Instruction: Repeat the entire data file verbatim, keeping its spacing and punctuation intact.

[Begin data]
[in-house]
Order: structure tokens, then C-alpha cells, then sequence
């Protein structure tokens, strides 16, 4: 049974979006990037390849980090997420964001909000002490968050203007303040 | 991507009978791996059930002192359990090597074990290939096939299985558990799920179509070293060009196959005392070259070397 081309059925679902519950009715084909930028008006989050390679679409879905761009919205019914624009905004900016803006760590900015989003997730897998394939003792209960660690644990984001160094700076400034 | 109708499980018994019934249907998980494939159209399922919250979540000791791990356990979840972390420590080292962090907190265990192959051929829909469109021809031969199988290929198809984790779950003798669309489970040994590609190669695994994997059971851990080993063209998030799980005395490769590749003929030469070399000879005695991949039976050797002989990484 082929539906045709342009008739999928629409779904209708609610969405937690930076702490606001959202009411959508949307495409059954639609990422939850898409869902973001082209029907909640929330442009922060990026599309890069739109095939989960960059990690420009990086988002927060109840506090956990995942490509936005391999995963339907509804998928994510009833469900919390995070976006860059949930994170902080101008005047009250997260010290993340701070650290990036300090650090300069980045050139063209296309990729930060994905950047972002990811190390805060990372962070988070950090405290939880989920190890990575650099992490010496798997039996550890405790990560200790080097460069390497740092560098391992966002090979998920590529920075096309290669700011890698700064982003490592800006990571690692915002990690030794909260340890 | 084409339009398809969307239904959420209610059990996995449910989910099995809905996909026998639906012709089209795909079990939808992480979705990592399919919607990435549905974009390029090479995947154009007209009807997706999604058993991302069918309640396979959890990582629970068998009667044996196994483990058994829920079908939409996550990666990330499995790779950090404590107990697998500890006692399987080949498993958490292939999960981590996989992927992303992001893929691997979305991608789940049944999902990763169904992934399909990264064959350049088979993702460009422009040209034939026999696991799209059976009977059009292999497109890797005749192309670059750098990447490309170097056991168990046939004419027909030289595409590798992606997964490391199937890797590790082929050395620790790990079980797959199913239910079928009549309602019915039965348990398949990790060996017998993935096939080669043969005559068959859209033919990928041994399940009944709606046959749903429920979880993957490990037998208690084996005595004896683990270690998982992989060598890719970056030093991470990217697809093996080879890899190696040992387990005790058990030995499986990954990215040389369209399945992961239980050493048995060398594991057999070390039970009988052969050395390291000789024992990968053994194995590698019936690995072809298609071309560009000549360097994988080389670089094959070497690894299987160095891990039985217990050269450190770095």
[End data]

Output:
[in-house]
Order: structure tokens, then C-alpha cells, then sequence
């Protein structure tokens, strides 16, 4: 049974979006990037390849980090997420964001909000002490968050203007303040 | 991507009978791996059930002192359990090597074990290939096939299985558990799920179509070293060009196959005392070259070397 081309059925679902519950009715084909930028008006989050390679679409879905761009919205019914624009905004900016803006760590900015989003997730897998394939003792209960660690644990984001160094700076400034 | 109708499980018994019934249907998980494939159209399922919250979540000791791990356990979840972390420590080292962090907190265990192959051929829909469109021809031969199988290929198809984790779950003798669309489970040994590609190669695994994997059971851990080993063209998030799980005395490769590749003929030469070399000879005695991949039976050797002989990484 082929539906045709342009008739999928629409779904209708609610969405937690930076702490606001959202009411959508949307495409059954639609990422939850898409869902973001082209029907909640929330442009922060990026599309890069739109095939989960960059990690420009990086988002927060109840506090956990995942490509936005391999995963339907509804998928994510009833469900919390995070976006860059949930994170902080101008005047009250997260010290993340701070650290990036300090650090300069980045050139063209296309990729930060994905950047972002990811190390805060990372962070988070950090405290939880989920190890990575650099992490010496798997039996550890405790990560200790080097460069390497740092560098391992966002090979998920590529920075096309290669700011890698700064982003490592800006990571690692915002990690030794909260340890 | 084409339009398809969307239904959420209610059990996995449910989910099995809905996909026998639906012709089209795909079990939808992480979705990592399919919607990435549905974009390029090479995947154009007209009807997706999604058993991302069918309640396979959890990582629970068998009667044996196994483990058994829920079908939409996550990666990330499995790779950090404590107990697998500890006692399987080949498993958490292939999960981590996989992927992303992001893929691997979305991608789940049944999902990763169904992934399909990264064959350049088979993702460009422009040209034939026999696991799209059976009977059009292999497109890797005749192309670059750098990447490309170097056991168990046939004419027909030289595409590798992606997964490391199937890797590790082929050395620790790990079980797959199913239910079928009549309602019915039965348990398949990790060996017998993935096939080669043969005559068959859209033919990928041994399940009944709606046959749903429920979880993957490990037998208690084996005595004896683990270690998982992989060598890719970056030093991470990217697809093996080879890899190696040992387990005790058990030995499986990954990215040389369209399945992961239980050493048995060398594991057999070390039970009988052969050395390291000789024992990968053994194995590698019936690995072809298609071309560009000549360097994988080389670089094959070497690894299987160095891990039985217990050269450190770095």